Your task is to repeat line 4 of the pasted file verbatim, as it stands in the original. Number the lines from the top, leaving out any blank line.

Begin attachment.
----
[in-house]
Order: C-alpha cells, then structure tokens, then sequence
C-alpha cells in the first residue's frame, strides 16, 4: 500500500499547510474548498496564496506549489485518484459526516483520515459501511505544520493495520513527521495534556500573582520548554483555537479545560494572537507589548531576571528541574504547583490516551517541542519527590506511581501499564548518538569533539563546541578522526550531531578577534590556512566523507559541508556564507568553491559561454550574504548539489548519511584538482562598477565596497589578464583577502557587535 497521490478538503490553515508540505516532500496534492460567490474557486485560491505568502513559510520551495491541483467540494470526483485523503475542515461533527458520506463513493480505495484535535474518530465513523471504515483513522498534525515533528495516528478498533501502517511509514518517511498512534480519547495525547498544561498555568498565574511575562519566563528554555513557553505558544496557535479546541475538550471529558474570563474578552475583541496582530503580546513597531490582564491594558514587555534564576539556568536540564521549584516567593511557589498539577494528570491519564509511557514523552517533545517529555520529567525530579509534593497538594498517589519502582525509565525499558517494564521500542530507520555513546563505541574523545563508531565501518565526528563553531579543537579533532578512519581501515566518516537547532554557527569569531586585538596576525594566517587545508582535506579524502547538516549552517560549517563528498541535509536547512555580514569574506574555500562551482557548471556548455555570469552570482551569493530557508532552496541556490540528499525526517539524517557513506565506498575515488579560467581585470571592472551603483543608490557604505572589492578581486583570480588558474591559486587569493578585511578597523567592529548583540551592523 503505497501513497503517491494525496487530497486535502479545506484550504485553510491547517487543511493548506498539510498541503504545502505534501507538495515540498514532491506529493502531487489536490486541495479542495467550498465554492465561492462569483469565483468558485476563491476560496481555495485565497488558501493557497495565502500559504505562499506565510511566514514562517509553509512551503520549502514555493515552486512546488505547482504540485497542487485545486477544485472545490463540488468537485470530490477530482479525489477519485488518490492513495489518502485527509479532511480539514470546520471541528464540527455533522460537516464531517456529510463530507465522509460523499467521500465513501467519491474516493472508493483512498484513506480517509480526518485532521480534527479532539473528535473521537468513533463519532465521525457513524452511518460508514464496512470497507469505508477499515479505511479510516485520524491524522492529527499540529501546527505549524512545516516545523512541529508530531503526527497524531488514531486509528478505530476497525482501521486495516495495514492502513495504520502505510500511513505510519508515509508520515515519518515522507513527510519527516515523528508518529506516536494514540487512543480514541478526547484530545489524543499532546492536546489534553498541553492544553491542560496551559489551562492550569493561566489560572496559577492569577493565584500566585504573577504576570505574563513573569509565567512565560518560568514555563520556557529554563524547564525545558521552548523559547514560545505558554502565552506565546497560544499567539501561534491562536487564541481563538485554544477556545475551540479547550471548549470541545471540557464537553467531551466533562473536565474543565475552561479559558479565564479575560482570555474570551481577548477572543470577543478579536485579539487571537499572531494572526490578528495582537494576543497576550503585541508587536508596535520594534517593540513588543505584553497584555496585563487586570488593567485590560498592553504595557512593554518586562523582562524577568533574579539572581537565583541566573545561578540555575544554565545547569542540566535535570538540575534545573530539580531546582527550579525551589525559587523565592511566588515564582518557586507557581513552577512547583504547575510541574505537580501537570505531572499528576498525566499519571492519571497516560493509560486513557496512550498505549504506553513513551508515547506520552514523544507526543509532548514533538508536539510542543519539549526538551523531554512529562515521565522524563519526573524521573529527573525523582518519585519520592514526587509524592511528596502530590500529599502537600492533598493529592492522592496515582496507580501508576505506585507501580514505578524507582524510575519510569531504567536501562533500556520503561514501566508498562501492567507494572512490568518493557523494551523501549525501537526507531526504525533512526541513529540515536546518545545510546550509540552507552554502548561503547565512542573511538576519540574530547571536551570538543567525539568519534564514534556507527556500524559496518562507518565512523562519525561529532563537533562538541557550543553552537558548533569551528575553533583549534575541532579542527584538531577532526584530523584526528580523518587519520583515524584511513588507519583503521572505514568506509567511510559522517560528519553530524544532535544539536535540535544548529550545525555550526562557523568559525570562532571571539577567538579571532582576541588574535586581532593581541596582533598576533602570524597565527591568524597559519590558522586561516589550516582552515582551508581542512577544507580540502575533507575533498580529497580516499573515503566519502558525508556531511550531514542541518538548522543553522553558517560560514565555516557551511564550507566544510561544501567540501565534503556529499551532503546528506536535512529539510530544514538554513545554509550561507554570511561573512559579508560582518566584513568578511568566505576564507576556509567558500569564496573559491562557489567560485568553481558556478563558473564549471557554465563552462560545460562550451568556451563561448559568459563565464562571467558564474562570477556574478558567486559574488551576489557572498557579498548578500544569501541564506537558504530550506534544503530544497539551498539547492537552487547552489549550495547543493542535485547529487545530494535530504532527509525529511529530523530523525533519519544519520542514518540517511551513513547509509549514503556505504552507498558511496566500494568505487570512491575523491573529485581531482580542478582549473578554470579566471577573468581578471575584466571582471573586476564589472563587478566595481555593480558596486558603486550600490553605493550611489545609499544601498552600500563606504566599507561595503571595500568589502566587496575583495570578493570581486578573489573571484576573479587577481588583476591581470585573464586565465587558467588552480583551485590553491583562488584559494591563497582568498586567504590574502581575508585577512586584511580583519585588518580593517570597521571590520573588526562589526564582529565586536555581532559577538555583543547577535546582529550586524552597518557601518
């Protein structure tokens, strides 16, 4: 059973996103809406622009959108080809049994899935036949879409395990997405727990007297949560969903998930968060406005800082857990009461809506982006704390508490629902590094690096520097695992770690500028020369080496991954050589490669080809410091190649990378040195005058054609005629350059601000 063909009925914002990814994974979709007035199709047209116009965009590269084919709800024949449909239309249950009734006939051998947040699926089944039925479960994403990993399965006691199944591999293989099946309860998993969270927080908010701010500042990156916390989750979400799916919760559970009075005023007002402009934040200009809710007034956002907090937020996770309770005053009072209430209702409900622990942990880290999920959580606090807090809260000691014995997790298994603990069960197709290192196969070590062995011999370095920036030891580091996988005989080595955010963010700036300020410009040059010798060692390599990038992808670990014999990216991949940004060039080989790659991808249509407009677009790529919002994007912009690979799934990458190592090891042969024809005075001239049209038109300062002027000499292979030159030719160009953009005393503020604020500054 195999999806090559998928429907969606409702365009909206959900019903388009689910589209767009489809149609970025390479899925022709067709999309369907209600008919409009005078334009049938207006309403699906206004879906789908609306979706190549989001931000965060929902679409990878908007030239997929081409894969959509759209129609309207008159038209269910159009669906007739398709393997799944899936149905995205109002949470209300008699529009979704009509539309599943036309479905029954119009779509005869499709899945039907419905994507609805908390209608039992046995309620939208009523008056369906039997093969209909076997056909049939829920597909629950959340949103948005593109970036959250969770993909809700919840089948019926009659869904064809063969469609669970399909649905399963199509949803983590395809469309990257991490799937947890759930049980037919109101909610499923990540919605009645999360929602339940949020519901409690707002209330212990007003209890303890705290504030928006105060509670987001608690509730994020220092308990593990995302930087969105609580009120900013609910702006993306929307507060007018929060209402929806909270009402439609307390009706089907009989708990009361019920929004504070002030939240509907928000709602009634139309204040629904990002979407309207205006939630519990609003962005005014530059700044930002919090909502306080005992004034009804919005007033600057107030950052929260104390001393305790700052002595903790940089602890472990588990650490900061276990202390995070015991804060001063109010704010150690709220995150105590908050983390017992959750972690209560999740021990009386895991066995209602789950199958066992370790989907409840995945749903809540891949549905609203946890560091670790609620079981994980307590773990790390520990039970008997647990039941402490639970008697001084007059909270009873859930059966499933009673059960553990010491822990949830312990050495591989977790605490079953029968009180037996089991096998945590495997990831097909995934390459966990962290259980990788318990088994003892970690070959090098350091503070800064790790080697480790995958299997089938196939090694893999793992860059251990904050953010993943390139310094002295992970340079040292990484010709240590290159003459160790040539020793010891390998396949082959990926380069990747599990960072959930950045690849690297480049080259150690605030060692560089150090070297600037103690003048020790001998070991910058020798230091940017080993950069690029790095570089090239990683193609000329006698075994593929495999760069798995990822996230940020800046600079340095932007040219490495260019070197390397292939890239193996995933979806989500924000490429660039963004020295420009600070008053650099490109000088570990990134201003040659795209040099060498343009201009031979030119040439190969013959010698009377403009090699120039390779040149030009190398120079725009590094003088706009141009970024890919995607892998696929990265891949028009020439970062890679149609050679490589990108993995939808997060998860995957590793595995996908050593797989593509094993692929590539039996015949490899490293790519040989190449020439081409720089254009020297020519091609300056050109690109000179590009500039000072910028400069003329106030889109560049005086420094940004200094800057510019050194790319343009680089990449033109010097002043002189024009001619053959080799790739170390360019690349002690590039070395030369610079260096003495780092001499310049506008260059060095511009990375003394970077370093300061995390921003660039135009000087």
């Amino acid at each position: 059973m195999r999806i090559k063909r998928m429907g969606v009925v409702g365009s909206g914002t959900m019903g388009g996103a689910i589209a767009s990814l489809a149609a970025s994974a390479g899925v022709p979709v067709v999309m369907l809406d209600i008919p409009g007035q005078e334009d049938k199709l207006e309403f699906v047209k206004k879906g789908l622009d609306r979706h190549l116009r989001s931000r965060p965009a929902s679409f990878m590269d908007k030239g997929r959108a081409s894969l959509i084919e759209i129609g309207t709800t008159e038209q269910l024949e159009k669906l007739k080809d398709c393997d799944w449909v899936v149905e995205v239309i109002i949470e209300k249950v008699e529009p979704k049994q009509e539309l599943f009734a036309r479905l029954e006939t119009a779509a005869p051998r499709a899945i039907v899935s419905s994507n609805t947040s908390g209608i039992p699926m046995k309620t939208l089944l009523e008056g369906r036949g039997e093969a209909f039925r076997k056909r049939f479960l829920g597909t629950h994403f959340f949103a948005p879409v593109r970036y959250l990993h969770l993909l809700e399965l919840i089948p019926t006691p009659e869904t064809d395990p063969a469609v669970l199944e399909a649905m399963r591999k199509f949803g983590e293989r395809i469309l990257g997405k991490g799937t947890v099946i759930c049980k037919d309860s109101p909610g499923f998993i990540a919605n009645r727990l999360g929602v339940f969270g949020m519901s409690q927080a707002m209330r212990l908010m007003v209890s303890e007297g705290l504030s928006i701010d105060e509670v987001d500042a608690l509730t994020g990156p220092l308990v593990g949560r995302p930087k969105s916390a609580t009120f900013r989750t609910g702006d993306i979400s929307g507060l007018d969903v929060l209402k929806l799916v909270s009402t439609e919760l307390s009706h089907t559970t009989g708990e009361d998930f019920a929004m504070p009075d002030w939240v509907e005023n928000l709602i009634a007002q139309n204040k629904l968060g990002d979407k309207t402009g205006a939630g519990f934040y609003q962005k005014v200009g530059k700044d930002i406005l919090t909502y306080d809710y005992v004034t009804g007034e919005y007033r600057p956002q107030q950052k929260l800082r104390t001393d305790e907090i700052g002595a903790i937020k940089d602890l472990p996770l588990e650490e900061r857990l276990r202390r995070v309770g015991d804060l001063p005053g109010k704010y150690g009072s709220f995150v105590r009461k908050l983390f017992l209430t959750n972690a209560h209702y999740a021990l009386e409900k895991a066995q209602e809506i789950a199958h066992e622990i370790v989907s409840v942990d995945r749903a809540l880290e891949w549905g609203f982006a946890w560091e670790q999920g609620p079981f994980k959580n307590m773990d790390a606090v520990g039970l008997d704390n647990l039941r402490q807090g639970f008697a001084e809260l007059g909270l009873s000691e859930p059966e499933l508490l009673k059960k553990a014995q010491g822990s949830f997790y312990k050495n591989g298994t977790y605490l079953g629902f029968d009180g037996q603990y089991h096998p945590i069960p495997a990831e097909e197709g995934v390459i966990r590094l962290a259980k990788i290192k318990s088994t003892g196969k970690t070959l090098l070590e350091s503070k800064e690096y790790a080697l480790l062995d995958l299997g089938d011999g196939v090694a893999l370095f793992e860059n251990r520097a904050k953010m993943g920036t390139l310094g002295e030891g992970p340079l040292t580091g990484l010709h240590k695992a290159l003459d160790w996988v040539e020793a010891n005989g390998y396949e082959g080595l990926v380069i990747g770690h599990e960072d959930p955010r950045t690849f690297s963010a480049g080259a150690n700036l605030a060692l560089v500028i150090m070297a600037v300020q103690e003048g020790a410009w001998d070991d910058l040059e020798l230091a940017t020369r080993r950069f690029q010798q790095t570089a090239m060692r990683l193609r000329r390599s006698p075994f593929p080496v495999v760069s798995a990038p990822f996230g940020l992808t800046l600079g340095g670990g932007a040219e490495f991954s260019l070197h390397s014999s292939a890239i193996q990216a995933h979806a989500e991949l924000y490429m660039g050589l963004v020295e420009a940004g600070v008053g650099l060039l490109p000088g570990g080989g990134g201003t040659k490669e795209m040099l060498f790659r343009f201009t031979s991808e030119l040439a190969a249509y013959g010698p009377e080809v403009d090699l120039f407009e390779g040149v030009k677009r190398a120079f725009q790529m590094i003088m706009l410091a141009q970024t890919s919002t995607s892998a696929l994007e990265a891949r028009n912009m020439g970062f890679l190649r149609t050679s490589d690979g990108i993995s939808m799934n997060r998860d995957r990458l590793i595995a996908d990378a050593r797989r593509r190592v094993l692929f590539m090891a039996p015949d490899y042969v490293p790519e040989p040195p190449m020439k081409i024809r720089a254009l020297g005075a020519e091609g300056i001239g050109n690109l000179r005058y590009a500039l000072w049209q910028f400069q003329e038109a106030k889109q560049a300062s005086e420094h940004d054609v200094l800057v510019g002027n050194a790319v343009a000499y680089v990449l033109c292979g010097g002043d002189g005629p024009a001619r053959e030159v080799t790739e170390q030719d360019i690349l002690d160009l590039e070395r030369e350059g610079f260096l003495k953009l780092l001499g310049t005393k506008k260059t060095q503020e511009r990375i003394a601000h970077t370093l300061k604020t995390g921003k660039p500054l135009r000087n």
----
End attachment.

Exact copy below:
């Protein structure tokens, strides 16, 4: 059973996103809406622009959108080809049994899935036949879409395990997405727990007297949560969903998930968060406005800082857990009461809506982006704390508490629902590094690096520097695992770690500028020369080496991954050589490669080809410091190649990378040195005058054609005629350059601000 063909009925914002990814994974979709007035199709047209116009965009590269084919709800024949449909239309249950009734006939051998947040699926089944039925479960994403990993399965006691199944591999293989099946309860998993969270927080908010701010500042990156916390989750979400799916919760559970009075005023007002402009934040200009809710007034956002907090937020996770309770005053009072209430209702409900622990942990880290999920959580606090807090809260000691014995997790298994603990069960197709290192196969070590062995011999370095920036030891580091996988005989080595955010963010700036300020410009040059010798060692390599990038992808670990014999990216991949940004060039080989790659991808249509407009677009790529919002994007912009690979799934990458190592090891042969024809005075001239049209038109300062002027000499292979030159030719160009953009005393503020604020500054 195999999806090559998928429907969606409702365009909206959900019903388009689910589209767009489809149609970025390479899925022709067709999309369907209600008919409009005078334009049938207006309403699906206004879906789908609306979706190549989001931000965060929902679409990878908007030239997929081409894969959509759209129609309207008159038209269910159009669906007739398709393997799944899936149905995205109002949470209300008699529009979704009509539309599943036309479905029954119009779509005869499709899945039907419905994507609805908390209608039992046995309620939208009523008056369906039997093969209909076997056909049939829920597909629950959340949103948005593109970036959250969770993909809700919840089948019926009659869904064809063969469609669970399909649905399963199509949803983590395809469309990257991490799937947890759930049980037919109101909610499923990540919605009645999360929602339940949020519901409690707002209330212990007003209890303890705290504030928006105060509670987001608690509730994020220092308990593990995302930087969105609580009120900013609910702006993306929307507060007018929060209402929806909270009402439609307390009706089907009989708990009361019920929004504070002030939240509907928000709602009634139309204040629904990002979407309207205006939630519990609003962005005014530059700044930002919090909502306080005992004034009804919005007033600057107030950052929260104390001393305790700052002595903790940089602890472990588990650490900061276990202390995070015991804060001063109010704010150690709220995150105590908050983390017992959750972690209560999740021990009386895991066995209602789950199958066992370790989907409840995945749903809540891949549905609203946890560091670790609620079981994980307590773990790390520990039970008997647990039941402490639970008697001084007059909270009873859930059966499933009673059960553990010491822990949830312990050495591989977790605490079953029968009180037996089991096998945590495997990831097909995934390459966990962290259980990788318990088994003892970690070959090098350091503070800064790790080697480790995958299997089938196939090694893999793992860059251990904050953010993943390139310094002295992970340079040292990484010709240590290159003459160790040539020793010891390998396949082959990926380069990747599990960072959930950045690849690297480049080259150690605030060692560089150090070297600037103690003048020790001998070991910058020798230091940017080993950069690029790095570089090239990683193609000329006698075994593929495999760069798995990822996230940020800046600079340095932007040219490495260019070197390397292939890239193996995933979806989500924000490429660039963004020295420009600070008053650099490109000088570990990134201003040659795209040099060498343009201009031979030119040439190969013959010698009377403009090699120039390779040149030009190398120079725009590094003088706009141009970024890919995607892998696929990265891949028009020439970062890679149609050679490589990108993995939808997060998860995957590793595995996908050593797989593509094993692929590539039996015949490899490293790519040989190449020439081409720089254009020297020519091609300056050109690109000179590009500039000072910028400069003329106030889109560049005086420094940004200094800057510019050194790319343009680089990449033109010097002043002189024009001619053959080799790739170390360019690349002690590039070395030369610079260096003495780092001499310049506008260059060095511009990375003394970077370093300061995390921003660039135009000087």